Unfortunately, I can recommend the movie, which was a terrible disappointment.

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libraries, ode to; Jetta Carleton

As a little girl I would walk two city miles to the public library on Lincoln Avenue on Chicago’s north side, no matter what the weather. I think I checked out every book in the children’s section before I was ten. If the building hadn’t been converted to condos (I should hate this idea, but then I can imagine what a great place that must be to live) I could show you still where certain books sit the the shelves because I checked them out so often: A Wrinkle in Time or Up a Road Slowly or Our Year Began in April.

I have a great respect for libraries and librarians of all kinds. Here in my small town the public library gets almost no public funding, but they provide wonderful services anyway. In Ann Arbor, Michigan, where we lived for ten years, there was a fantastic public library with every possible service, as well as the university’s top-ranked research library. I was spoiled, then. Now I have to make due with interlibrary loan, the internet, and buying lots of books I would ordinarily check out for a few weeks and take back.

There’s a ranking of public libraries (of course, we love to rank things). Like any ranking it is flawed, but it does establish one thing: In the big city category, the Denver Public Library ranks first. Now, I have nothing against Denver, really, but this seems to me a case of gluttony. Denver already has The Tattered Cover Bookstore, my favorite bookstore in the whole world. And it’s got a good university library too. Really. I ask you.

So if you have a good public library, count your blessings. If your public library isn’t quite so wonderful, maybe you could help them out a little, eh? Especially when it comes to public funding.
One other thing, because I ran into this book on my shelf today and whenever I do I want to sit down and read it all over again.

The Moonflower Vine by Jetta Carleton.

Publisher: Bantam Books; Reprint edition (December 1984)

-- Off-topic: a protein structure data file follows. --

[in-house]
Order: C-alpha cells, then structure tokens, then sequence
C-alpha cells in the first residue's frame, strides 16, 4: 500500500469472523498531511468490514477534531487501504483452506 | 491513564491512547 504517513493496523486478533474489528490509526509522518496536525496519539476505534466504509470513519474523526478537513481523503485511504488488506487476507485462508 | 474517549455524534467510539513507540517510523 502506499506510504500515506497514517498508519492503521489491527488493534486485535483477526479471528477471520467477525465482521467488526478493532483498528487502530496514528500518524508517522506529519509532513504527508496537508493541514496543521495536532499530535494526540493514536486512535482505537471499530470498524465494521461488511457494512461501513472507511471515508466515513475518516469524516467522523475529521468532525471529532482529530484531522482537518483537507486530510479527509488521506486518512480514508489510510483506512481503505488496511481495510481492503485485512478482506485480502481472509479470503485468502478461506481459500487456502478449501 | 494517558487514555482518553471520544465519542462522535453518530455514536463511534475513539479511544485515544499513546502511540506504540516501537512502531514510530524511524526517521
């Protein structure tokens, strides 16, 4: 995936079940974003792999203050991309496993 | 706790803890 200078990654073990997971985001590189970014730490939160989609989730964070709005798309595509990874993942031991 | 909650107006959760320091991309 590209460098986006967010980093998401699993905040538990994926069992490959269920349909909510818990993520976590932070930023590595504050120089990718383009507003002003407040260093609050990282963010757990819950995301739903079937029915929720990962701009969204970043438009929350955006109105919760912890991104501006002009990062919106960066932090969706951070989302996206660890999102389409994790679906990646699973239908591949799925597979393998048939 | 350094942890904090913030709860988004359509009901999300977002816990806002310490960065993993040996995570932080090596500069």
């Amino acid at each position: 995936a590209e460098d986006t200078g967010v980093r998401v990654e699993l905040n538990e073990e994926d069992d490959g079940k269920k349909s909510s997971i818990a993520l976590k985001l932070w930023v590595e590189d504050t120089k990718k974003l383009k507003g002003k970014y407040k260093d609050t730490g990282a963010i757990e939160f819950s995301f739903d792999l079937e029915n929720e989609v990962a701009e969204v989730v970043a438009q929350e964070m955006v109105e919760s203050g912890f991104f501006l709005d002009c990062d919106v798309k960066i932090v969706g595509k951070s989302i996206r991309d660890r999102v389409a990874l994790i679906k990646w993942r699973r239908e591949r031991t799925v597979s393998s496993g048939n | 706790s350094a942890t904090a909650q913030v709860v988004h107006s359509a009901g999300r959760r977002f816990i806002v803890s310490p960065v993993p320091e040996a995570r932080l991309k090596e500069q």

ASIN: 0553244221
sadly out of print

I first read this book in German when I was living in Austria. I loved it so much I tracked down the original English, and ever since I’ve been re-reading it on a regular basis. Whenever I see a copy in a used bookstore I buy it to give away. This is the story of a farm family in Missouri, set in the early part of the last century. Each section is told from the perspective of a different family member. This is a beautifully written, carefully constructed story that I have never tired of over the years. I gave it to my daughter to read this summer. She was doubtful (the cover of this particular edition was particularly awful, I admit) but she read it on my recommendation and we had long talks about it. The really sad thing, she says, is that Jetta Carleton never wrote another novel.

Jetta Carleton’s obituary, from the Albuquerque Journal on December 31, 1999.

JETTA LYON , 86, of Santa Fe died Tuesday following a stroke. She was a writer. Her major work, written under her maiden name, Jetta Carleton, was ‘The Moonflower Vine,’ a novel from her childhood in rural Missouri. The book was published by Simon and Schuster in 1962 and became an immediate best-seller in both hardback and paperback. It was a selection of the Literary Guild and the Readers Digest Condensed Book Club. She was a graduate of Cottey College and the University of Missouri. She taught school briefly, wrote for radio in Kansas city and for television and advertising in New York. She and her husband lived in Hoboken, N.J., and Washington, D.C., before building a home in Santa Fe in 1970. They founded The Lightning Tree press in 1973, publishing nearly 100 titles. The Rocky Mountain Book Publishers Association honored them in 1991 with its first Rittenhouse Award for lifetime contributions to regional publishing. She was preceded in death by her husband of 50 years, Jene Lyon. She is survived by a sister and grand-nephew in Wichita, Kan. Friends scatter her ashes at her home in the Santa Fe foothills at 1 p.m. on Sunday. Santa Fe Funeral Options.